Pulitzer Prize winning playwright Lanford Wilson died March 23, 2011, at the age of 73, on the eve the opening night revival of his work Hot l Baltimore at Chicago’s Steppenwolf Theatre.
I worked as an actor with Circle Rep in New York from 1981 until it closed up shop in the mid 1990s. Most of my time there was under the guidance and leadership of Marshall Mason, its artistic director. Its home grown star was undoubtedly playwright Lanford Wilson, the fourth of its co-founders, who had worked off/off Broadway with Marshall Mason as his director at LaMama, Caffé Cino and elsewhere during the turbulent 60s when the theatre was evolving from the era of the well-made Broadway play into the freer forms and more radical expressions of the sexual revolution, the rock’n roll and drug times. Mason and Wilson found favor with some short plays off/off Broadway.
Then, in 1964 Wilson handed over Balm in Gilead, his first full length play. It was set in the coffee shop that occupied the first floor of Wilson’s apartment house on the upper west side of Manhattan. He only gave it to Mason for advice, but after reading it, Mason said “You’re going to need a good director”, and by that he meant himself. He was helpful in shaping the play and he put it on at LaMama on January 20, 1965. It was a great success and led to Wilson joining Mason, Tanya Berezin and Rob Thirkield to form Circle Rep (then called Circle Theatre) in 1968.
In their initial home above a store on 83rd Street and Broadway, and later in their permanent home in Sheridan Square, Greenwich Village, they gave us some of the most provocative and invigorating works that off/Broadway had ever known. Wilson alone supplied The Fifth of July, Talley’s Folly (which won the Pulitzer Prize), and Hot_l Baltimore for starters and followed them with other gems including Talley and Son, Burn This, Redwood Curtain, Lemon Sky, The Mound Builders, The Rimers of Eldritch and Angels Fall among many others.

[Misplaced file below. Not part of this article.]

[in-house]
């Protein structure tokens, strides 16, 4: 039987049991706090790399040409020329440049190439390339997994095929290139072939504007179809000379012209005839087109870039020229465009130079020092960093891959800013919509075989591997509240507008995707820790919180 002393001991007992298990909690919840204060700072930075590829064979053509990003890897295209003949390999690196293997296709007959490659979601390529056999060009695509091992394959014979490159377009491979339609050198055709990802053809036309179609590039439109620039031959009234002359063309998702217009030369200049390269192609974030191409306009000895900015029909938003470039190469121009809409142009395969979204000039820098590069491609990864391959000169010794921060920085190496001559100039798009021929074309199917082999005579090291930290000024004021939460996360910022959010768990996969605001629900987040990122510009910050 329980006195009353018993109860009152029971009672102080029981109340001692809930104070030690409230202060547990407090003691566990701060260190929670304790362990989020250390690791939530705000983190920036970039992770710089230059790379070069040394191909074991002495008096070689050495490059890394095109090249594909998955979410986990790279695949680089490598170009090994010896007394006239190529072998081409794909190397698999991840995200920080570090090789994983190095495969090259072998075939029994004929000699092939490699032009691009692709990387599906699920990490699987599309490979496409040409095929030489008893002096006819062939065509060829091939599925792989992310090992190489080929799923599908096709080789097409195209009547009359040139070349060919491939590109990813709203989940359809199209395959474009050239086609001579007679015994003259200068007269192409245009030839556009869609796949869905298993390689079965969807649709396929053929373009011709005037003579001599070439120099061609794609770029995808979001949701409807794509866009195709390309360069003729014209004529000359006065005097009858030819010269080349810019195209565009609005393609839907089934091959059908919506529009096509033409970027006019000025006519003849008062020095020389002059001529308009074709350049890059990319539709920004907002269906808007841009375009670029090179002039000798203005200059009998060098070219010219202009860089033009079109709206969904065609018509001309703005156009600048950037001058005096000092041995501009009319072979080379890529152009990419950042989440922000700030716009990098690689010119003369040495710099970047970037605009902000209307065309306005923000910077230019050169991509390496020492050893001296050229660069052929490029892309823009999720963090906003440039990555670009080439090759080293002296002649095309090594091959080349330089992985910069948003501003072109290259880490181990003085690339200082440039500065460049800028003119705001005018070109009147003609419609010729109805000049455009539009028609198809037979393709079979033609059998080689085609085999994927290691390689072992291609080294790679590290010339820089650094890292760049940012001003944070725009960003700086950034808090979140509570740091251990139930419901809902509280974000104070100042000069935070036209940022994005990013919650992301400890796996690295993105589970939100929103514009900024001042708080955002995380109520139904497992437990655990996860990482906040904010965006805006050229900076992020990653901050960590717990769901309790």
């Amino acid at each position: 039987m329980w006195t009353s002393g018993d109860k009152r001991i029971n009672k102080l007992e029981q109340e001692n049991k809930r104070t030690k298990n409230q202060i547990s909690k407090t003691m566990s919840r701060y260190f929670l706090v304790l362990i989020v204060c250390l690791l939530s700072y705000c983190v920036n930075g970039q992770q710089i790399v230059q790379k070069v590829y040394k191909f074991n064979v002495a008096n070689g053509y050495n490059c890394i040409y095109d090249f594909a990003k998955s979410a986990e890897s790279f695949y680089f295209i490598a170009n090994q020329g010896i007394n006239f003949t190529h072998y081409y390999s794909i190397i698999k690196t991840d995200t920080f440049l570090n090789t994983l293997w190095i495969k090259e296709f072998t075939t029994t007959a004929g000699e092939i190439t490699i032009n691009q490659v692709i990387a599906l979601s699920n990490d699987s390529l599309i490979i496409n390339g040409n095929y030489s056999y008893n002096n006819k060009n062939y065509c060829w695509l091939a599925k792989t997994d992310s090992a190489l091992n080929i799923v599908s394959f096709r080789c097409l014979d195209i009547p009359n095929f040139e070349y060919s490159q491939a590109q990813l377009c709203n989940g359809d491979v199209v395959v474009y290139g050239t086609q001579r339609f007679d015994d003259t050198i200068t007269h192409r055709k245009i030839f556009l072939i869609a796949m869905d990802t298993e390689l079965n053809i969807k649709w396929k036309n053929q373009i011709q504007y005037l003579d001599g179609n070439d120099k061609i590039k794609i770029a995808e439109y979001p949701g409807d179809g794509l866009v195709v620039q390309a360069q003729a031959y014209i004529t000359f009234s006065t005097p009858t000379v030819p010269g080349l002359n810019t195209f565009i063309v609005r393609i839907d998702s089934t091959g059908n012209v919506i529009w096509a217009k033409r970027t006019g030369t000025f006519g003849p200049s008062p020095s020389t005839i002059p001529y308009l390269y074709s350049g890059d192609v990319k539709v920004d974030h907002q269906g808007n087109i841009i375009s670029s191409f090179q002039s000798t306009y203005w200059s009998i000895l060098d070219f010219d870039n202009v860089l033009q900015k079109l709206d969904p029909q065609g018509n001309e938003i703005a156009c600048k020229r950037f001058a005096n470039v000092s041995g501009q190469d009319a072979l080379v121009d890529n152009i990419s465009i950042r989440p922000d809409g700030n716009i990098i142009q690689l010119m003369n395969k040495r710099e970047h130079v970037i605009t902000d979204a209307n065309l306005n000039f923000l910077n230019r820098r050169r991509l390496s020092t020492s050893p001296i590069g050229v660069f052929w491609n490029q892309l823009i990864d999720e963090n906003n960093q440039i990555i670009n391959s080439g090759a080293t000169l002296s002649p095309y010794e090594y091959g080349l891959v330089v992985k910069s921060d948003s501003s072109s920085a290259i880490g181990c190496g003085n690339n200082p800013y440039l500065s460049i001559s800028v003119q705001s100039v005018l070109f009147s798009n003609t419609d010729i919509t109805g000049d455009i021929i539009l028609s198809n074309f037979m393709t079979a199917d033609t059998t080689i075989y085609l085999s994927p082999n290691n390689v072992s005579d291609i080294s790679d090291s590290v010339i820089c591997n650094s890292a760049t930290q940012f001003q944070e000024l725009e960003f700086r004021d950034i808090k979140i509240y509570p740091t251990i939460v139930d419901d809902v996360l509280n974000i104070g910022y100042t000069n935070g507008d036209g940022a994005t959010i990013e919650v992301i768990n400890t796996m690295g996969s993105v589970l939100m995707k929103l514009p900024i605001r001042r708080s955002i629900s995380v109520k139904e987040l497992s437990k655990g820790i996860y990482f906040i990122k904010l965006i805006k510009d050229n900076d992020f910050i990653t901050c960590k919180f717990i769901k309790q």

It was this last that allowed me to work with Wilson, and on the sad occasion of his passing this week at the age of 73, I wanted to share some memories I have of that very enriching experience.
Lanford wrote his plays for the actors in the Circle Rep Company. He felt very much a part of the entire operation, and he could be seen each Friday in the audience as plays by other writers were read by and to the company, so that the authors could hear them played by professional actors, to have the opportunity to have input from them, and to judge for themselves what might need trimming, cutting, re-writing.
He was always supportive of other writers, and very willing to take suggestions and criticism from the company when his own plays were read at those Friday readings. Marshall Mason invited me to visit those readings in 1981, and within a few weeks I was one of those cast when something came along for which I was right. I was fortunate in that I was in my mid 40s at the time, and the company was basically a young one, so there were only two or three men my age and older who could play the more mature characters.
In short order, I was cast in a play called The Diviners by Jim Leonard, who was just becoming a playwrignt member of the company. This led to other assignments and within the year I was a full fledged member of the company. So it was that in the summer of 1982, Lanford fulfilled a commission by the Miami Arts Council to supply a play to the Coconut Grove Playhouse, and it emerged as Angels Fall. He tailored each of the six roles to one of six actors in the company; Fritz Weaver, Tanya Berezin, Barnard Hughes, Danton Stone, Brian Tarantino and Nancy Snyder. But Barnard Hughes was tied up all summer in Hollywood filming a tv series in which he starred, and he could not play the lead role of Father William Doherty during the six week tryout tour that began in Florida, continued on to Westport, Connecticut and concluded in Saratoga, New York.